Alrighty, a quick course in curve lengths in Special Relativity coming right up. Hopefully I won’t make a complete mess out of it.

Think about geometry in the plane first. If we have two points on the plane, the distance between them is given by sqrt(([symbol]D[/symbol]x)[sup]2[/sup] + ([symbol]D[/symbol]y)[sup]2[/sup]). This is called an *invariant*, because it doesn’t depend on the coordinates we choose. As a concrete example of this, suppose we have two surveyors measuring distances on a farm. One of them, though, has a broken compass, so instead of measuring north-south lines he’s actually measuring lines that run from northwest to southeast. Despite this discrepancy, they will still both agree that the distance between the pond and the old oak tree is one-quarter of a mile, since the absolute distance between two points doesn’t depend on the coordinates you use.

Here’s where it gets interesting. In special relativity, we have to introduce the concept of an event; instead of just saying, “I was at position x”, we have to say, “I was at position x at time t.” We can then define something called the “space-time interval” between two events:

([symbol]D[/symbol]s)[sup]2[/sup] = c[sup]2[/sup] ([symbol]D[/symbol]t)[sup]2[/sup] - ([symbol]D[/symbol]x)[sup]2[/sup]

where c is the speed of light. What this says is that if you take the time separation between two events and the distance separation between two events and combine them in this odd way, you get the space-time interval between these two events.

What special relativity says is that ([symbol]D[/symbol]s)[sup]2[/sup] is *also* an invariant. If someone is whizzing past me in a rocket ship, her coordinates are just as good as mine, and for all she knows, it’s me who’s whizzing past him in the other direction. She’ll measure a different distance-separation between the two events than I will (since she’ll move between the times of the two events), but according to special relativity she’ll measure the same ([symbol]D[/symbol]s)[sup]2[/sup] that I will.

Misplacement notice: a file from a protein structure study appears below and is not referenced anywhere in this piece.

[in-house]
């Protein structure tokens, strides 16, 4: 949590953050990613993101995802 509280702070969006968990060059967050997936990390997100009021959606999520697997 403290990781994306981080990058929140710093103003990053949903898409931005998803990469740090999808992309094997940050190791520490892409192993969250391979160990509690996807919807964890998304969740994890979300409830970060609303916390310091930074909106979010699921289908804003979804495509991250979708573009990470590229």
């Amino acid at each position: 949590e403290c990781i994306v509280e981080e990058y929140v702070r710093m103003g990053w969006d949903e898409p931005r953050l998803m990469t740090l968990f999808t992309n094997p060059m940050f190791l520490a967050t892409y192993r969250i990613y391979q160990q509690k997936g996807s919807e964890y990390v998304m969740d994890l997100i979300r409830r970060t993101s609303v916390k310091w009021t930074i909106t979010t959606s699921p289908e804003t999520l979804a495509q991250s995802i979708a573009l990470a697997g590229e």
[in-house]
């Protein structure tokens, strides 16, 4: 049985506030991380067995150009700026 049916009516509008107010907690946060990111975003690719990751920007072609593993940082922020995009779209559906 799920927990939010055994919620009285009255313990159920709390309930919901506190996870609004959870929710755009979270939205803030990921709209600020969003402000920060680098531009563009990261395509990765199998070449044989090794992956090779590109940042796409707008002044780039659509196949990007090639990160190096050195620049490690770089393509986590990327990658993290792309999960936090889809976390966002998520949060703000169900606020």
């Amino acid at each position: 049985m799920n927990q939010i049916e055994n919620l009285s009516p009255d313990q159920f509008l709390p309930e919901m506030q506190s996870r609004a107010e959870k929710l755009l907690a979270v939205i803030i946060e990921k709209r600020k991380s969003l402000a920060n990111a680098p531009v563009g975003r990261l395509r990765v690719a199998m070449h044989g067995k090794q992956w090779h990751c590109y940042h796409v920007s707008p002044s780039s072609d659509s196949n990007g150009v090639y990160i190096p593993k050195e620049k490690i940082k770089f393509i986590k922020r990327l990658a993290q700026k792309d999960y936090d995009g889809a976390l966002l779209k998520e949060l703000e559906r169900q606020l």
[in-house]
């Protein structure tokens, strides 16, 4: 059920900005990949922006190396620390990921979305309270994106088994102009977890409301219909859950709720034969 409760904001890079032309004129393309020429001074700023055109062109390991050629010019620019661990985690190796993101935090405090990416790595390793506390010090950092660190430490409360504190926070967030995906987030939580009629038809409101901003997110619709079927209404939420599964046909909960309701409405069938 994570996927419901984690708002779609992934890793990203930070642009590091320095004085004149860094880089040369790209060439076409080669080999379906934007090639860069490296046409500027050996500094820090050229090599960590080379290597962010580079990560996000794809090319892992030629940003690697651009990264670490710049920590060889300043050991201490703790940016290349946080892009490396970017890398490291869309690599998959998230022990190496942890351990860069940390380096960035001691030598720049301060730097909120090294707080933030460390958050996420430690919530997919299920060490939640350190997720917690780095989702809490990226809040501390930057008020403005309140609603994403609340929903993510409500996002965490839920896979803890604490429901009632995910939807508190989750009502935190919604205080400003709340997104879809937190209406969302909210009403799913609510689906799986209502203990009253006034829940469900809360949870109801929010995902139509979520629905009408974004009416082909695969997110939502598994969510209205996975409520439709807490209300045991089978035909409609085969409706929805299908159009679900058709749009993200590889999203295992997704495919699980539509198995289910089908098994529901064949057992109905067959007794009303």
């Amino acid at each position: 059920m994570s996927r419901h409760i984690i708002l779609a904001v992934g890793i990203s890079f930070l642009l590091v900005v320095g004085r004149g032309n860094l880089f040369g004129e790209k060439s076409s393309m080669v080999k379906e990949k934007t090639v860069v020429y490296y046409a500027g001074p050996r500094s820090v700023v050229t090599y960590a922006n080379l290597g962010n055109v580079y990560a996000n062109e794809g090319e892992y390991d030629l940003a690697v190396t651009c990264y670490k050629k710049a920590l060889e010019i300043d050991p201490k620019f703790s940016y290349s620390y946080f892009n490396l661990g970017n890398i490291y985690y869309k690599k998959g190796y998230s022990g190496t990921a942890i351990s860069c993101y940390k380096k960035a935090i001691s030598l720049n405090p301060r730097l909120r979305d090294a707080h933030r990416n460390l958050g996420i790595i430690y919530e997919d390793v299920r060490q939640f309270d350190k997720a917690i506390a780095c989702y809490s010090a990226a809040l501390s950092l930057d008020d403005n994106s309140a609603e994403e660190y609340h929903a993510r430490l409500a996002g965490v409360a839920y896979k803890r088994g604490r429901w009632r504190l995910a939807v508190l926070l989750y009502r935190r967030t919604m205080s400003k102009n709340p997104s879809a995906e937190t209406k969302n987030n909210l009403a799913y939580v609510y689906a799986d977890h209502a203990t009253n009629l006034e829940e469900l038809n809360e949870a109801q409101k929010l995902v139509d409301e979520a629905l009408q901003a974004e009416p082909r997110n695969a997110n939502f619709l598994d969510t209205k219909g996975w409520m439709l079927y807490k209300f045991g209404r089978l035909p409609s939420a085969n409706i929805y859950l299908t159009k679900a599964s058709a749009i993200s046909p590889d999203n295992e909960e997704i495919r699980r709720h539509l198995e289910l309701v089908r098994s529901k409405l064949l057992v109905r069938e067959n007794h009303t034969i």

What does this have to do with curve length? Well, suppose my friend blasts off in her rocket ship and follows (according to me) some arbitary curve x(t) through space. According to her, though, she’s staying in one place while the world is moving around her. In particular, if we take a tiny chunk of her curve, the amount of time she sees elapse is just equal to the space-time interval, since according to her the event at the start of this chunk and at the end of this chunk take place exactly where she is at those times. So the amount of time that elapses according to her clock is given by

[symbol]Dt[/symbol] = sqrt(c[sup]2[/sup] ([symbol]D[/symbol]t)[sup]2[/sup] - ([symbol]D[/symbol]x)[sup]2[/sup]) = sqrt(c[sup]2[/sup] - ([symbol]D[/symbol]x/[symbol]D[/symbol]t)[sup]2[/sup]) [symbol]D[/symbol]t

and if we add up all these little chunks to find the total time elapsed on my friend’s clock, we get

[symbol]t[/symbol] = Int sqrt(c[sup]2[/sup] - (dx/dt)[sup]2[/sup]) dt

This is kind of like the curve length, except for the factor of c and the minus sign. It’s the closest thing I could think of in physics to a curve length that has physical importance. There’s a **lot** of special relativity I didn’t get to here, though. If you’re interested in learning more about it, try reading *A Traveler’s Guide to Spacetime* by Thomas A. Moore; it’s a good introduction to the subject for someone at your level.